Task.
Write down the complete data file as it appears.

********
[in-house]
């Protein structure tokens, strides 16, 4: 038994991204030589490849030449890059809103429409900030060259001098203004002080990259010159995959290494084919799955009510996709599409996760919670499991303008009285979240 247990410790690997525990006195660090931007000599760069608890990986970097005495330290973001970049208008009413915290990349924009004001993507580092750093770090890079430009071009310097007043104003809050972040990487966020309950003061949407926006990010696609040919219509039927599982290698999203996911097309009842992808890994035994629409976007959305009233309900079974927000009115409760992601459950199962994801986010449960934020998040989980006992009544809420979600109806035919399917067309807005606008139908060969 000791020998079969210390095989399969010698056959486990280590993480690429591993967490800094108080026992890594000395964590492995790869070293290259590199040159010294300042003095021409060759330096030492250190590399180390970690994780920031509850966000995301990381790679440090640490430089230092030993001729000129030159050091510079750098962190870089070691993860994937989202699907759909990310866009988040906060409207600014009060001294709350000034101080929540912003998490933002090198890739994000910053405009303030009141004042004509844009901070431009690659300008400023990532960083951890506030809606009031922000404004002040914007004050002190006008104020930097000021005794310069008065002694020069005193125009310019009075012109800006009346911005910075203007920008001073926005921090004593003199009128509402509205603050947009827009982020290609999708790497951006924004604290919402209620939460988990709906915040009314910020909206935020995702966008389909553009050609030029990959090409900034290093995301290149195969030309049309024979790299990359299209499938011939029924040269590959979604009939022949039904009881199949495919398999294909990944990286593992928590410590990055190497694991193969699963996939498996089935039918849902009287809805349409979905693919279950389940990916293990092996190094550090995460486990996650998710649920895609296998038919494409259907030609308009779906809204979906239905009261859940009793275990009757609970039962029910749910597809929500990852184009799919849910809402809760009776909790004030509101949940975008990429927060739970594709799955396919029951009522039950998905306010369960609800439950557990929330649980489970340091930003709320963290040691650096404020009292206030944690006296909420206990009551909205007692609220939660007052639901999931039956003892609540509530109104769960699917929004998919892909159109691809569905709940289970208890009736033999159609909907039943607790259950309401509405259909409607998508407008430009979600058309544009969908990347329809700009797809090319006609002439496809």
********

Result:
[in-house]
């Protein structure tokens, strides 16, 4: 038994991204030589490849030449890059809103429409900030060259001098203004002080990259010159995959290494084919799955009510996709599409996760919670499991303008009285979240 247990410790690997525990006195660090931007000599760069608890990986970097005495330290973001970049208008009413915290990349924009004001993507580092750093770090890079430009071009310097007043104003809050972040990487966020309950003061949407926006990010696609040919219509039927599982290698999203996911097309009842992808890994035994629409976007959305009233309900079974927000009115409760992601459950199962994801986010449960934020998040989980006992009544809420979600109806035919399917067309807005606008139908060969 000791020998079969210390095989399969010698056959486990280590993480690429591993967490800094108080026992890594000395964590492995790869070293290259590199040159010294300042003095021409060759330096030492250190590399180390970690994780920031509850966000995301990381790679440090640490430089230092030993001729000129030159050091510079750098962190870089070691993860994937989202699907759909990310866009988040906060409207600014009060001294709350000034101080929540912003998490933002090198890739994000910053405009303030009141004042004509844009901070431009690659300008400023990532960083951890506030809606009031922000404004002040914007004050002190006008104020930097000021005794310069008065002694020069005193125009310019009075012109800006009346911005910075203007920008001073926005921090004593003199009128509402509205603050947009827009982020290609999708790497951006924004604290919402209620939460988990709906915040009314910020909206935020995702966008389909553009050609030029990959090409900034290093995301290149195969030309049309024979790299990359299209499938011939029924040269590959979604009939022949039904009881199949495919398999294909990944990286593992928590410590990055190497694991193969699963996939498996089935039918849902009287809805349409979905693919279950389940990916293990092996190094550090995460486990996650998710649920895609296998038919494409259907030609308009779906809204979906239905009261859940009793275990009757609970039962029910749910597809929500990852184009799919849910809402809760009776909790004030509101949940975008990429927060739970594709799955396919029951009522039950998905306010369960609800439950557990929330649980489970340091930003709320963290040691650096404020009292206030944690006296909420206990009551909205007692609220939660007052639901999931039956003892609540509530109104769960699917929004998919892909159109691809569905709940289970208890009736033999159609909907039943607790259950309401509405259909409607998508407008430009979600058309544009969908990347329809700009797809090319006609002439496809």